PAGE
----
'Sessions Must Go. Now' if Explosive New Report Is True: Former U.S. Attorney

A New York Times article reported Attorney General Jeff Sessions asked for "derogatory information" about then–FBI Director James Comey days before Trump fired him. Alex Wong/Getty Images

A former U.S. attorney now says the attorney general "must go" if a new report saying he tried to undermine the Trump-Russia investigation is true.

Preet Bharara, the former U.S. attorney of the Southern District of New York, tweeted Jeff Sessions should step down after a New York Times article reported the attorney general asked for "derogatory information" about then–FBI Director James Comey days before Trump fired him.

"If true-emphasis on IF- Sessions must go. Now," Bharara tweeted on Friday.

The Times reported Sessions asked a Capitol Hill staffer for dirt on Comey shortly after the former FBI director testified before Congress about the FBI's investigation into Russian meddling in the 2016 election—and just days before President Donald Trump fired him.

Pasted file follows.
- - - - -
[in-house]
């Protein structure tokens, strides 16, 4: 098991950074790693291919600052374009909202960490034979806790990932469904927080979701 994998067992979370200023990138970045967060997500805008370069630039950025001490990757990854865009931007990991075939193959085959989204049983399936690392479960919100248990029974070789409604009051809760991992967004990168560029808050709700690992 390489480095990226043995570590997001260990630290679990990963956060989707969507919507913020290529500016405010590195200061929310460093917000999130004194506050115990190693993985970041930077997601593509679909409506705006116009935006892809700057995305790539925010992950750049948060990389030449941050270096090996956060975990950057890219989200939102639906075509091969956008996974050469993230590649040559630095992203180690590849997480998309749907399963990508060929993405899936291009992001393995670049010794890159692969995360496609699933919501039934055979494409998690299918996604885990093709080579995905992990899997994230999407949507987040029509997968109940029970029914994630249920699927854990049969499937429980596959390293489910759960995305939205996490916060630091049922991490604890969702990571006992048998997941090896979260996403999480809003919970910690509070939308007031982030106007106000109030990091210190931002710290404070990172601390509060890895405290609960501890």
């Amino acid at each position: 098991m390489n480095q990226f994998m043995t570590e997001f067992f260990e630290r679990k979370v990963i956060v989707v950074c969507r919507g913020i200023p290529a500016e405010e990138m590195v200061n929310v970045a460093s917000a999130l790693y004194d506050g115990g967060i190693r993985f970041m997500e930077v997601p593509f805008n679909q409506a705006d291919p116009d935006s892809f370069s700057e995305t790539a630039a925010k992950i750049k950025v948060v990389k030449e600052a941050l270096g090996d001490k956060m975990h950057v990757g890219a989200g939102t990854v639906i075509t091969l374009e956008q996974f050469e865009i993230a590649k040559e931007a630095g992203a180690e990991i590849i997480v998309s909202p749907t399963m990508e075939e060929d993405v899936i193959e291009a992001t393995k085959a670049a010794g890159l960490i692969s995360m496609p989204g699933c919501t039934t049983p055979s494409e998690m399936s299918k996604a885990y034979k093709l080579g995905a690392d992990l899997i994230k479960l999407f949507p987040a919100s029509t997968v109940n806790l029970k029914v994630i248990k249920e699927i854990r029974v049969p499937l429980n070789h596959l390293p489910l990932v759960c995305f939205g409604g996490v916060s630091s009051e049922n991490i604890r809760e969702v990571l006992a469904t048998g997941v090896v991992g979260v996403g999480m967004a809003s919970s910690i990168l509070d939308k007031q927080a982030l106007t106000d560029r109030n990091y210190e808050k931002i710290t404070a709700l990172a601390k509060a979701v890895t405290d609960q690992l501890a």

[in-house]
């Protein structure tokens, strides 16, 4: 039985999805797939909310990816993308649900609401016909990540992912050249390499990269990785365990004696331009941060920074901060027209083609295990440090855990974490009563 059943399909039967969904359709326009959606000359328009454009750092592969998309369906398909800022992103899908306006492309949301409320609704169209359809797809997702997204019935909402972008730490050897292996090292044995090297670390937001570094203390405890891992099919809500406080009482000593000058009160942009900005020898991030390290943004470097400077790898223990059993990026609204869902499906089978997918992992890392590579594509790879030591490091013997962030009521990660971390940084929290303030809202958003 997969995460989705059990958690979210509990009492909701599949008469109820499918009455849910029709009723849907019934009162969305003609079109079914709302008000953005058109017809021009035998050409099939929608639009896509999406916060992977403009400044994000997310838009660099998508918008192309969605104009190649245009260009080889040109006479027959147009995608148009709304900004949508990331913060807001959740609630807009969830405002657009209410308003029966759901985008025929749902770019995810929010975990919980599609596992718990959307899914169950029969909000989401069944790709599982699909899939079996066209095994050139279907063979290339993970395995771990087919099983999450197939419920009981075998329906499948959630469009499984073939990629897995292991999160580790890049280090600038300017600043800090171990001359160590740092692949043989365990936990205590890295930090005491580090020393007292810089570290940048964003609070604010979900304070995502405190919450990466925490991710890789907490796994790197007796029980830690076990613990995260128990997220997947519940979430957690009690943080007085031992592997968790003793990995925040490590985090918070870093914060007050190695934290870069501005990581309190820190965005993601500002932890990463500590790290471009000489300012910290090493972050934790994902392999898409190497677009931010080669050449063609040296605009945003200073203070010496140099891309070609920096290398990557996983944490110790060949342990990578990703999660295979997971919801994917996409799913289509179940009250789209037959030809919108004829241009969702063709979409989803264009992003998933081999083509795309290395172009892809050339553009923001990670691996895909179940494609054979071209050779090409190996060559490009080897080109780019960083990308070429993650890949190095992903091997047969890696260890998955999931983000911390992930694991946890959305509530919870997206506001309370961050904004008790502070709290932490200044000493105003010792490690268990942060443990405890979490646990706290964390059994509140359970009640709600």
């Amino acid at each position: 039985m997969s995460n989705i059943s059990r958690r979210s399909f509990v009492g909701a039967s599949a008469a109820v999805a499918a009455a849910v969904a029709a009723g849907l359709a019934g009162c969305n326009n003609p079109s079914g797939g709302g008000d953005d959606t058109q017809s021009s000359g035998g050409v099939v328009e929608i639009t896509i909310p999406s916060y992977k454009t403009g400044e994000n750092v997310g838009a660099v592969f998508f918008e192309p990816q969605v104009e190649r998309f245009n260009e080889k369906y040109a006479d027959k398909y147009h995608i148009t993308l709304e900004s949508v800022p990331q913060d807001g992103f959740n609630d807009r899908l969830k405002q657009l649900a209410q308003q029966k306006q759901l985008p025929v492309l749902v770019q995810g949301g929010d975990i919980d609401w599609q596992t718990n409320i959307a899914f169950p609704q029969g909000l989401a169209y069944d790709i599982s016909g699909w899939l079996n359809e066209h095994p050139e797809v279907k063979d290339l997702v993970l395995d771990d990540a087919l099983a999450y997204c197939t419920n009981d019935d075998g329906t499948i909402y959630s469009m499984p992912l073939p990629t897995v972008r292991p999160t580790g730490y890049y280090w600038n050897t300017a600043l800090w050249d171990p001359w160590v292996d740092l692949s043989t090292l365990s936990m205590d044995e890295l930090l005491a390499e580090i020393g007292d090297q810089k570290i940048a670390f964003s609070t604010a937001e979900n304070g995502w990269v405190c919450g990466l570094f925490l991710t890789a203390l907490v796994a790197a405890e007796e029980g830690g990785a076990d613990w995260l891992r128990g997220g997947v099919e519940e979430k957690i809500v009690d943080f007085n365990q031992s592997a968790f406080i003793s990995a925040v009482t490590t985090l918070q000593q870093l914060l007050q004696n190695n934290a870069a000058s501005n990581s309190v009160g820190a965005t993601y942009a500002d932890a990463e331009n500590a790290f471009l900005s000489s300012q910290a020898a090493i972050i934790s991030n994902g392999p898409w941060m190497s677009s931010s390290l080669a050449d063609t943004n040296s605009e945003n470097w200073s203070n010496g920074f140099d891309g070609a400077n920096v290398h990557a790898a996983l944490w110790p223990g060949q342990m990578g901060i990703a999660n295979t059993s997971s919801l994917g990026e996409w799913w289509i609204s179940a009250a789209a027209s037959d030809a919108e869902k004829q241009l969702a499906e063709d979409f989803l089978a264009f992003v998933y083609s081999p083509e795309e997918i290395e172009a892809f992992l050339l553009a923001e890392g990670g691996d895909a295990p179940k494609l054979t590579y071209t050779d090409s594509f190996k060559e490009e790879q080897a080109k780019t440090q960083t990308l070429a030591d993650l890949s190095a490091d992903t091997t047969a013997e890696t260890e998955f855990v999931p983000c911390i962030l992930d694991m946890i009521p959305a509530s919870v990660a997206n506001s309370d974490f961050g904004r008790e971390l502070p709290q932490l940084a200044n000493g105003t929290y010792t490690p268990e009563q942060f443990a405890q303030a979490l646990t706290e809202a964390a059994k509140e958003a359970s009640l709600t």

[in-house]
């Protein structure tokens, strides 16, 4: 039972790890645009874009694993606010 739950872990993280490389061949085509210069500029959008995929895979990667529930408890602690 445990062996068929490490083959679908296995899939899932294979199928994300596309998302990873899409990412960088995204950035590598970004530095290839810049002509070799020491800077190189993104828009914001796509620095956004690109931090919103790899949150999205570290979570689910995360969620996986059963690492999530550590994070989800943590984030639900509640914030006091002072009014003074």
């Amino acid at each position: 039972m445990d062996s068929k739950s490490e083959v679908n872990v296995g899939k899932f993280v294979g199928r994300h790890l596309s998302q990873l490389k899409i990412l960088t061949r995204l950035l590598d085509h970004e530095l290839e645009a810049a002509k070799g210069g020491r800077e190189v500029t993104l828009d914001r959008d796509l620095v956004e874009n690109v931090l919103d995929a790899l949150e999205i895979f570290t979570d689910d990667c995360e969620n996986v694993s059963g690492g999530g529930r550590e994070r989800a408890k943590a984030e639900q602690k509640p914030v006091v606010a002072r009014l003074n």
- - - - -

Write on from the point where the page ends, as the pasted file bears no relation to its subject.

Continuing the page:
"Two days after Mr. Comey's testimony, an aide to Mr. Sessions approached a Capitol Hill staff member asking whether the staffer had any derogatory information about the FBI director," according to the Times report. "The attorney general wanted one negative article a day in the news media about Mr. Comey, according to a person with knowledge of the meeting."

Bharara was an Obama appointee, but Trump had asked him to stay on in November 2016 shortly after he won the presidential election. Trump later changed his mind and fired Bharara in March. Two months later, he fired Comey.

The Times' reporting, as well as details from a new and scathing book Fire and Fury: Inside the Trump White House by Michael Wolff, describe Trump becoming increasingly mercurial as it dawned on him that he could not control the Department of Justice and the Russia investigation.

Trump initially asked Donald McGahn, a top White House lawyer, to impress upon Sessions that he should not recuse himself from the investigation, according to the Times.

When that pressure failed, Trump flew into a tantrum and "erupted in anger in front of numerous White House officials," the article notes. But, according to the report, Sessions did try to undermine the investigation's credibility by looking to undercut the man running it.

Peter Carr, a spokesman for special counsel Robert Mueller, who is now heading up the investigation into Russia's influence in the 2016 election, declined to comment on the new Sessions details or the ongoing investigation to Newsweek on Friday.